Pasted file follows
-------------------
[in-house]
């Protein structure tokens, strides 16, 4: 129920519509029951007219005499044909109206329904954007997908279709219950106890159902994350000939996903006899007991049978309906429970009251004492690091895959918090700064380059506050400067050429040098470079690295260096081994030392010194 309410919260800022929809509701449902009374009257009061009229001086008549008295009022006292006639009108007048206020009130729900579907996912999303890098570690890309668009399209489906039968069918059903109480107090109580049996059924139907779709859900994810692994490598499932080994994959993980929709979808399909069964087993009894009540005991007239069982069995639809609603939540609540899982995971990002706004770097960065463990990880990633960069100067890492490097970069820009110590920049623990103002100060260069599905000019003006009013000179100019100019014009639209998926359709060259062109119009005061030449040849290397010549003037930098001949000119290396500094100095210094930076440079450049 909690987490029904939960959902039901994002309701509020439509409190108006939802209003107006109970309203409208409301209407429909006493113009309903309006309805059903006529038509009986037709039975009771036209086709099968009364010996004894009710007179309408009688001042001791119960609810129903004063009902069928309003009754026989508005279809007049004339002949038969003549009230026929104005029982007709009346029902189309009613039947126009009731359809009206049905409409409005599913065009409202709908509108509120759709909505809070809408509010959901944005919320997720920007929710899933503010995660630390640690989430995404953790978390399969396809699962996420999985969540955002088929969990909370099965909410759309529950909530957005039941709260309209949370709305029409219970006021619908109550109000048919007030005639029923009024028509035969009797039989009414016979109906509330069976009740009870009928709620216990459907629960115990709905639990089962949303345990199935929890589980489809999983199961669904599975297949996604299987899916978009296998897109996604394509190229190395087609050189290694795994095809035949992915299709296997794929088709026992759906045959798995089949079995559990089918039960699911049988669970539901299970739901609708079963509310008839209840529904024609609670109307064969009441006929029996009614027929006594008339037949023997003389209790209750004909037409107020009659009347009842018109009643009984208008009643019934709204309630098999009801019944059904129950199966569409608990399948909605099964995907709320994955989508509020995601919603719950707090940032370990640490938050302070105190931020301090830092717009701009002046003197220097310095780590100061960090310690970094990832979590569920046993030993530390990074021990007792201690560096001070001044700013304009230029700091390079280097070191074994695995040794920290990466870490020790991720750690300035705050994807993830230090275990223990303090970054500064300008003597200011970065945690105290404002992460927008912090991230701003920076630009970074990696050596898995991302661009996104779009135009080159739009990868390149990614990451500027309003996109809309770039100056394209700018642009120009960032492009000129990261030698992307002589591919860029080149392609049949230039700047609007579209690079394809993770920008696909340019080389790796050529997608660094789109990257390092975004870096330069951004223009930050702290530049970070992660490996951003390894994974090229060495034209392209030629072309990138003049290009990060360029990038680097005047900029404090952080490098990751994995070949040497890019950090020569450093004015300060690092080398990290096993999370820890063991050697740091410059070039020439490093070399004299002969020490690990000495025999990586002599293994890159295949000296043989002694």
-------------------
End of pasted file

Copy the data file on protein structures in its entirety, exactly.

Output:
[in-house]
């Protein structure tokens, strides 16, 4: 129920519509029951007219005499044909109206329904954007997908279709219950106890159902994350000939996903006899007991049978309906429970009251004492690091895959918090700064380059506050400067050429040098470079690295260096081994030392010194 309410919260800022929809509701449902009374009257009061009229001086008549008295009022006292006639009108007048206020009130729900579907996912999303890098570690890309668009399209489906039968069918059903109480107090109580049996059924139907779709859900994810692994490598499932080994994959993980929709979808399909069964087993009894009540005991007239069982069995639809609603939540609540899982995971990002706004770097960065463990990880990633960069100067890492490097970069820009110590920049623990103002100060260069599905000019003006009013000179100019100019014009639209998926359709060259062109119009005061030449040849290397010549003037930098001949000119290396500094100095210094930076440079450049 909690987490029904939960959902039901994002309701509020439509409190108006939802209003107006109970309203409208409301209407429909006493113009309903309006309805059903006529038509009986037709039975009771036209086709099968009364010996004894009710007179309408009688001042001791119960609810129903004063009902069928309003009754026989508005279809007049004339002949038969003549009230026929104005029982007709009346029902189309009613039947126009009731359809009206049905409409409005599913065009409202709908509108509120759709909505809070809408509010959901944005919320997720920007929710899933503010995660630390640690989430995404953790978390399969396809699962996420999985969540955002088929969990909370099965909410759309529950909530957005039941709260309209949370709305029409219970006021619908109550109000048919007030005639029923009024028509035969009797039989009414016979109906509330069976009740009870009928709620216990459907629960115990709905639990089962949303345990199935929890589980489809999983199961669904599975297949996604299987899916978009296998897109996604394509190229190395087609050189290694795994095809035949992915299709296997794929088709026992759906045959798995089949079995559990089918039960699911049988669970539901299970739901609708079963509310008839209840529904024609609670109307064969009441006929029996009614027929006594008339037949023997003389209790209750004909037409107020009659009347009842018109009643009984208008009643019934709204309630098999009801019944059904129950199966569409608990399948909605099964995907709320994955989508509020995601919603719950707090940032370990640490938050302070105190931020301090830092717009701009002046003197220097310095780590100061960090310690970094990832979590569920046993030993530390990074021990007792201690560096001070001044700013304009230029700091390079280097070191074994695995040794920290990466870490020790991720750690300035705050994807993830230090275990223990303090970054500064300008003597200011970065945690105290404002992460927008912090991230701003920076630009970074990696050596898995991302661009996104779009135009080159739009990868390149990614990451500027309003996109809309770039100056394209700018642009120009960032492009000129990261030698992307002589591919860029080149392609049949230039700047609007579209690079394809993770920008696909340019080389790796050529997608660094789109990257390092975004870096330069951004223009930050702290530049970070992660490996951003390894994974090229060495034209392209030629072309990138003049290009990060360029990038680097005047900029404090952080490098990751994995070949040497890019950090020569450093004015300060690092080398990290096993999370820890063991050697740091410059070039020439490093070399004299002969020490690990000495025999990586002599293994890159295949000296043989002694």